SUMMARY: Arlene Thompson, age 17, died in Long Beach, NY on December 9, 1957 after an abortion attributed to lay abortionist Julie Villano.
Arlene Thompson, age 17, was attending night courses while working as a bank clerk. She closed out her bank account, withdrawing the entire $200 balance, telling co-workers that she was going to use the money to purchase Christmas gifts.
Arlene left her Long Island home on December 9, 1957, telling her mother that she was planning to attend the office Christmas party then spend the night with a friend. Instead, accompanied by her married boyfriend, Aram Havnanian, age 22, and a go-between, 38-year-old Brooklyn car salesman Joseph Torre, she went to a hotel room in Long Beach, New York.
Hawnanlan and Torre went to an ice cream shop while 37-year-old Julie Villano of Brooklyn, who worked as a hat-check girl, perpetrated an abortion on Arlene. The abortion was botched, and Arlene evidently bled to death, though Dr. Lesle Lukash, who performed the autopsy, said he could not rule out Arlene's epilepsy as a contributing factor.
Hovnanian put Arlene's body in the trunk of his car and kept it there for 24 hours, driving back and forth to his job as a gas station attendant. Then he buried Arlene's body in an 8-foot-deep grave in a rubbish-littered field near the Jamaica race track.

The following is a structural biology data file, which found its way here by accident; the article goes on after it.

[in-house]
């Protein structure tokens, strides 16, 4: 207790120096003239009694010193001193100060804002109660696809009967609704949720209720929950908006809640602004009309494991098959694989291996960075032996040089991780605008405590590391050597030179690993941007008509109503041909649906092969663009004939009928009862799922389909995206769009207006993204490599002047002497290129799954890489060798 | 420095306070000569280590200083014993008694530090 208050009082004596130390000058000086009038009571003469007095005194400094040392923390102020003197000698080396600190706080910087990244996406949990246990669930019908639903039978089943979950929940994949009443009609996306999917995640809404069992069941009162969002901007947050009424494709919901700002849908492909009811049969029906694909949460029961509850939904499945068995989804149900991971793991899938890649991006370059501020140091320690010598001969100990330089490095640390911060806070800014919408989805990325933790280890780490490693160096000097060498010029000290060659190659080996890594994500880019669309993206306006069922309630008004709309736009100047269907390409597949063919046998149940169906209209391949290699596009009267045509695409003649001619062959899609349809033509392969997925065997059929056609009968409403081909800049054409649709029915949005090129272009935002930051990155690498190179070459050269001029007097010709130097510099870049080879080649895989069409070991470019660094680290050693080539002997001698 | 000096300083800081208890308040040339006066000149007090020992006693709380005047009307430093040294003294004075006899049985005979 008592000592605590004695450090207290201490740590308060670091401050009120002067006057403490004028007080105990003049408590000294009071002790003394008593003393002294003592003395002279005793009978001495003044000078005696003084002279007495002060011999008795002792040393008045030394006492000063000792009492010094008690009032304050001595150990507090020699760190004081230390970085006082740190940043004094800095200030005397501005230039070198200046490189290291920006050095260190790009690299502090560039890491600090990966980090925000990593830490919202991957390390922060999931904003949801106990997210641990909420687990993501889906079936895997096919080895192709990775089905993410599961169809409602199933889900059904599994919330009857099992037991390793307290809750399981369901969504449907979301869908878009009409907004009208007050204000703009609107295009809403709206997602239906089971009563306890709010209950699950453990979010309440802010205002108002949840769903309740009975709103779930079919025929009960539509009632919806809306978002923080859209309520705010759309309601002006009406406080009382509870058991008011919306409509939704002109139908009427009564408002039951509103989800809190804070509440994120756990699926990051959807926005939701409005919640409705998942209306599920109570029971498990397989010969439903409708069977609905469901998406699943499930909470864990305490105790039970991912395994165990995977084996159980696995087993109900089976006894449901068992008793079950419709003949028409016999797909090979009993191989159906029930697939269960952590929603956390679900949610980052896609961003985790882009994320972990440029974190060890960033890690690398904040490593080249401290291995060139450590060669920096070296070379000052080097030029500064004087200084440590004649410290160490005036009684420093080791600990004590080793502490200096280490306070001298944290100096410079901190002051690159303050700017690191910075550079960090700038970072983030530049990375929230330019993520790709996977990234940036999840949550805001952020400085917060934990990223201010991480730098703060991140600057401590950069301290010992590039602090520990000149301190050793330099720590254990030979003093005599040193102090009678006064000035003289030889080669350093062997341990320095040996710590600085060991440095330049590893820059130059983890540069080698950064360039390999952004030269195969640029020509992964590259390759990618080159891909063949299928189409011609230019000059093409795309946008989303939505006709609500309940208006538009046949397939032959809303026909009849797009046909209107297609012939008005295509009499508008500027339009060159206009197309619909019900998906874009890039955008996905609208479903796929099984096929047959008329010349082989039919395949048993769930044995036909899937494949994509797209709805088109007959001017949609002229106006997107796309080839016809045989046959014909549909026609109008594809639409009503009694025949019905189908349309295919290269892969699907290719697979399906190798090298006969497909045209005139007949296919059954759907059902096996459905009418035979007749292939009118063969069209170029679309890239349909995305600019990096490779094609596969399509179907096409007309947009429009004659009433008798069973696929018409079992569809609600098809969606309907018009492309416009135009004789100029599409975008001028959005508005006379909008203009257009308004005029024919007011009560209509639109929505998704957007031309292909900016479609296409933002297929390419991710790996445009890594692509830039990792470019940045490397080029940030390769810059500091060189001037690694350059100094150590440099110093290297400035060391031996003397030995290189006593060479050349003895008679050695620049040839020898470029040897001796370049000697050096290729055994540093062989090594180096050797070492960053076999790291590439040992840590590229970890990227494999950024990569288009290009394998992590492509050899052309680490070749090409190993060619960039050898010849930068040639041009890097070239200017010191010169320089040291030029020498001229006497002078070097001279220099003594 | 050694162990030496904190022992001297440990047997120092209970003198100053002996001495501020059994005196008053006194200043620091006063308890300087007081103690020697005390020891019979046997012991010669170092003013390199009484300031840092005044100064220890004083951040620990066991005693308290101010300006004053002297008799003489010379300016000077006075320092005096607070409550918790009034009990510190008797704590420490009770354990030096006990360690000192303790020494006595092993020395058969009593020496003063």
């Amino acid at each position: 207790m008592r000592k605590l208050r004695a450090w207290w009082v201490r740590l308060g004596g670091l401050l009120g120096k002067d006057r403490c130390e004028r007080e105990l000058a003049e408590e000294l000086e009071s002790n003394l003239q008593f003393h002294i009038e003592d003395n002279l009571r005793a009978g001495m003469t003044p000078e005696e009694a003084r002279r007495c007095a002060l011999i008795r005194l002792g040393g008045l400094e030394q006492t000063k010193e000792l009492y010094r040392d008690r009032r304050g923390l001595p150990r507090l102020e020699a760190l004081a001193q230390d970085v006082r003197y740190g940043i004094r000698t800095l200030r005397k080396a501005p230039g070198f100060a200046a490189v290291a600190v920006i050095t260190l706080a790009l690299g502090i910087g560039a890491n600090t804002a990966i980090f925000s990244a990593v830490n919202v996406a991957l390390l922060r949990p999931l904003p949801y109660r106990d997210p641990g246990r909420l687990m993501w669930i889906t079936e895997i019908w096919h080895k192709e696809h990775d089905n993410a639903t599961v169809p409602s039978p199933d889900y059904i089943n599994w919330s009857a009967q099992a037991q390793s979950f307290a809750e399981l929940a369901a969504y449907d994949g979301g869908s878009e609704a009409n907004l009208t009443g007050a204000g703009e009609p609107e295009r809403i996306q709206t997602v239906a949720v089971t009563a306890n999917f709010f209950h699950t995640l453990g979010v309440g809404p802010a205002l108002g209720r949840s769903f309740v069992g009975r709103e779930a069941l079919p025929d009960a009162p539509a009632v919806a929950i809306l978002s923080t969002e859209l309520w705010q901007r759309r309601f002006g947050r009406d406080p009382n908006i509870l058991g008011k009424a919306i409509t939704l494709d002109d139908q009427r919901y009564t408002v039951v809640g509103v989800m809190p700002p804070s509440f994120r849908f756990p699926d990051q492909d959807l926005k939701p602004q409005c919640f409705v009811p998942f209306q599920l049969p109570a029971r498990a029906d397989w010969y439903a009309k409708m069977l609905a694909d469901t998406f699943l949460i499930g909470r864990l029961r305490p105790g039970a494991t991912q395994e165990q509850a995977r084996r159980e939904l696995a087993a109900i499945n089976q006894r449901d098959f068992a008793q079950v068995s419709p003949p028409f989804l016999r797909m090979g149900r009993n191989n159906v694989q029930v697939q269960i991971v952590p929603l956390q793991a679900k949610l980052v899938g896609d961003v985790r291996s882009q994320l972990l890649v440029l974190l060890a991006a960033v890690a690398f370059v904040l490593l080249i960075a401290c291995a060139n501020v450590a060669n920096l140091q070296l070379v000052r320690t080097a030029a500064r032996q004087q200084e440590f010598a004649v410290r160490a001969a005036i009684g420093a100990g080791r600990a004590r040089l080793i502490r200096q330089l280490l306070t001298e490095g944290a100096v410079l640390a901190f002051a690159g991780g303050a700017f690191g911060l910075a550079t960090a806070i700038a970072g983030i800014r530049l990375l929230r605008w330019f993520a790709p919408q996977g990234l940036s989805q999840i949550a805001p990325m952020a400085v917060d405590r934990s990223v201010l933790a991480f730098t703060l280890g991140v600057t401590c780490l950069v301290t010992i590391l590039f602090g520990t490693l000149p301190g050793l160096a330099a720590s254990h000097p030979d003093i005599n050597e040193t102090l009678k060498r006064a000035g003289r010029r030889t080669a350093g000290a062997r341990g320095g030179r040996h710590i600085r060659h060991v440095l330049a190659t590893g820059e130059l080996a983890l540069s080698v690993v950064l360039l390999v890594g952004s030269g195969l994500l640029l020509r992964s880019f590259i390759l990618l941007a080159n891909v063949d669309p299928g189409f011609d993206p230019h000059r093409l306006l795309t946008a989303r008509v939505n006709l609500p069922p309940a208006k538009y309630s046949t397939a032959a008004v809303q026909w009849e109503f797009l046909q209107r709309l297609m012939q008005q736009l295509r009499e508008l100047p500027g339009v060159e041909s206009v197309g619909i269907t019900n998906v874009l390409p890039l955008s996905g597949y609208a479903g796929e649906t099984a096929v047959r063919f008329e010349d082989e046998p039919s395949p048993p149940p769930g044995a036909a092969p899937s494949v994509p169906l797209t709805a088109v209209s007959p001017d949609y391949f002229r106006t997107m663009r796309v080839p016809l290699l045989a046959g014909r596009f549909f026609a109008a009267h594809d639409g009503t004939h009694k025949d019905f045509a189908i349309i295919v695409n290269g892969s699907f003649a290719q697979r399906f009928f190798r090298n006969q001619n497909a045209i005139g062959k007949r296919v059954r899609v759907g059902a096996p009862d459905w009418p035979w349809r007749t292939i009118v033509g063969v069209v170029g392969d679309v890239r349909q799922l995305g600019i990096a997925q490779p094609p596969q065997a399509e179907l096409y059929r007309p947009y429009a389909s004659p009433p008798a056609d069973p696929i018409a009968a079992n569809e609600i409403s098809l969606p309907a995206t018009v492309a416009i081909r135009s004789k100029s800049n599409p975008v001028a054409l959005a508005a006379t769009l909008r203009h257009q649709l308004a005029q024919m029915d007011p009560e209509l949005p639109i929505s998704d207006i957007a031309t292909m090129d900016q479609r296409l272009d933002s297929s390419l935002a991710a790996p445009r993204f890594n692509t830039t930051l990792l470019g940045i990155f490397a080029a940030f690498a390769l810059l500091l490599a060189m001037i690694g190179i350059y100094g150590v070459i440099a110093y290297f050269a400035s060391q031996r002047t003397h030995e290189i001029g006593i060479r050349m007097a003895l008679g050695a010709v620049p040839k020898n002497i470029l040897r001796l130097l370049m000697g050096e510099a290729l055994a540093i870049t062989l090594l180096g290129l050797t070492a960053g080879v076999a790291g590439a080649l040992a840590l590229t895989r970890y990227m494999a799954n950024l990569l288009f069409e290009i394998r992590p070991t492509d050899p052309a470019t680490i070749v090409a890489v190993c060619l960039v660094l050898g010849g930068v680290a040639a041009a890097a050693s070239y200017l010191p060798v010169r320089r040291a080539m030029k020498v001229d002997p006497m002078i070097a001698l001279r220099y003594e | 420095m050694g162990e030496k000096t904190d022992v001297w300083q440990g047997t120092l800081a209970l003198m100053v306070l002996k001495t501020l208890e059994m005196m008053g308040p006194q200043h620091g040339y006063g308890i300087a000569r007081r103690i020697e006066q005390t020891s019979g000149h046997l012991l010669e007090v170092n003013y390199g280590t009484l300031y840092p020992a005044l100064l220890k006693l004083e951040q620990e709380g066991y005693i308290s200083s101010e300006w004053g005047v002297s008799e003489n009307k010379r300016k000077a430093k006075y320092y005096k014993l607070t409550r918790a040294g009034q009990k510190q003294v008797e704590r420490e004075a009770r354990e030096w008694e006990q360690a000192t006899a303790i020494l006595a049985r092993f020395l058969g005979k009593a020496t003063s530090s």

Arlene's divorced mother, Sally Thompson, reported her daughter missing. Police arrested Hovnanian on a charge of violating his parole after being released from Sing Sing, where he had been serving time for assault and robbery. On December 18, Hovnanian led police to Arlenes grave. Police had to remove nearly half a ton of rubble and dirt to retrieve the body.
Hovnanian implicated Villano and Torre. Hownanian told police that he'd thought that Villano was a practical nurse. All three parties were charged with first-degree manslaughter. They were all tried together.
Hovnanian was found guilty of first degree manslaughter on August 14, 1958 and was sentenced to 10 to 20 years. Torre and Villano were found guilty of abortion.
During the trial, evidence established that Hovnanian had conspired with Torre to have Villano perpetrate the abortion by using a syringe to inject a soap solution into Arlene's uterus. The final medical testimony was that it was an air embolism, rather than hemorrhage, that had caused Arlene's death.
Hovnanian appealed his conviction, arguing that the three verdicts taken together made no sense. The appeals court held that just because a jury might have erred regarding the other two defendants, that did not mean that Hovnanian wasn't guilty of manslaughter.
Sally Thompson was left particularly bereft after Arlene's death since her only other child, a son, had died several years earlier.
- "Held In Death Of Young Girl," Hazleton (PA) Plain Speaker, Dec. 19, 1957
- "Find Girl's Body Buried In Suburban Rubbish Pile," Indianapolis Star, Dec. 19, 1957
- "Married Man Buries Girl Friend," Tuscon Daily Citizen, Dec. 19, 1957
- "Married Man Admits Burying Girl After Abortion Death," Ogden (UT) Standard-Examiner, Dec. 19, 1957
- "Hatcheck Girl, 37, Arrested In Teenager's Abortion Death," Bridgeport (CT) Telegram, Dec. 20, 1957
- People v. Hovnanian, ruling decided 21 May, 1962